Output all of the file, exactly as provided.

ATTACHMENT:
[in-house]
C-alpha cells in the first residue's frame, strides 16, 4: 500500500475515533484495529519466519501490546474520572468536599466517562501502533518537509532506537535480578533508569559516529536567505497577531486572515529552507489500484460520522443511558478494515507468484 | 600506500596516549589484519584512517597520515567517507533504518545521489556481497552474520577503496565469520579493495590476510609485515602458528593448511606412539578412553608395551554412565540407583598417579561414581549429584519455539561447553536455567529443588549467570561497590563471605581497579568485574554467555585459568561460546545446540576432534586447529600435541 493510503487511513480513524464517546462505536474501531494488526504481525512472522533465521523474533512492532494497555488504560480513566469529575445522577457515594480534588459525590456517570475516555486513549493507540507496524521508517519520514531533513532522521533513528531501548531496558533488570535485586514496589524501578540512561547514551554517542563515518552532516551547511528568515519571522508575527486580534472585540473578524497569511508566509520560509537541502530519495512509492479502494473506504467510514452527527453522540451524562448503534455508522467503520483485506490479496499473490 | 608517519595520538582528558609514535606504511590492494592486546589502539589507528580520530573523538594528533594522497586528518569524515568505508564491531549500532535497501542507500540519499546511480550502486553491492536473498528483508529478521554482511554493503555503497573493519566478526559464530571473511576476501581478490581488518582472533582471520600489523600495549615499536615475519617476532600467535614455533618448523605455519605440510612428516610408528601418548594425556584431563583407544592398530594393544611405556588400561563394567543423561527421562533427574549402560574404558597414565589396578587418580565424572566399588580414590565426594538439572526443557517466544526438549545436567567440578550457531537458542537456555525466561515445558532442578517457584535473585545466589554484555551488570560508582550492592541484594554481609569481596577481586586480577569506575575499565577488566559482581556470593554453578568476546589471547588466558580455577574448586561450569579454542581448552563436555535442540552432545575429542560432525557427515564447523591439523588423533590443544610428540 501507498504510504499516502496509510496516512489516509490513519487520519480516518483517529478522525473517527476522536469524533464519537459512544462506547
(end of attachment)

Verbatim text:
[in-house]
C-alpha cells in the first residue's frame, strides 16, 4: 500500500475515533484495529519466519501490546474520572468536599466517562501502533518537509532506537535480578533508569559516529536567505497577531486572515529552507489500484460520522443511558478494515507468484 | 600506500596516549589484519584512517597520515567517507533504518545521489556481497552474520577503496565469520579493495590476510609485515602458528593448511606412539578412553608395551554412565540407583598417579561414581549429584519455539561447553536455567529443588549467570561497590563471605581497579568485574554467555585459568561460546545446540576432534586447529600435541 493510503487511513480513524464517546462505536474501531494488526504481525512472522533465521523474533512492532494497555488504560480513566469529575445522577457515594480534588459525590456517570475516555486513549493507540507496524521508517519520514531533513532522521533513528531501548531496558533488570535485586514496589524501578540512561547514551554517542563515518552532516551547511528568515519571522508575527486580534472585540473578524497569511508566509520560509537541502530519495512509492479502494473506504467510514452527527453522540451524562448503534455508522467503520483485506490479496499473490 | 608517519595520538582528558609514535606504511590492494592486546589502539589507528580520530573523538594528533594522497586528518569524515568505508564491531549500532535497501542507500540519499546511480550502486553491492536473498528483508529478521554482511554493503555503497573493519566478526559464530571473511576476501581478490581488518582472533582471520600489523600495549615499536615475519617476532600467535614455533618448523605455519605440510612428516610408528601418548594425556584431563583407544592398530594393544611405556588400561563394567543423561527421562533427574549402560574404558597414565589396578587418580565424572566399588580414590565426594538439572526443557517466544526438549545436567567440578550457531537458542537456555525466561515445558532442578517457584535473585545466589554484555551488570560508582550492592541484594554481609569481596577481586586480577569506575575499565577488566559482581556470593554453578568476546589471547588466558580455577574448586561450569579454542581448552563436555535442540552432545575429542560432525557427515564447523591439523588423533590443544610428540 501507498504510504499516502496509510496516512489516509490513519487520519480516518483517529478522525473517527476522536469524533464519537459512544462506547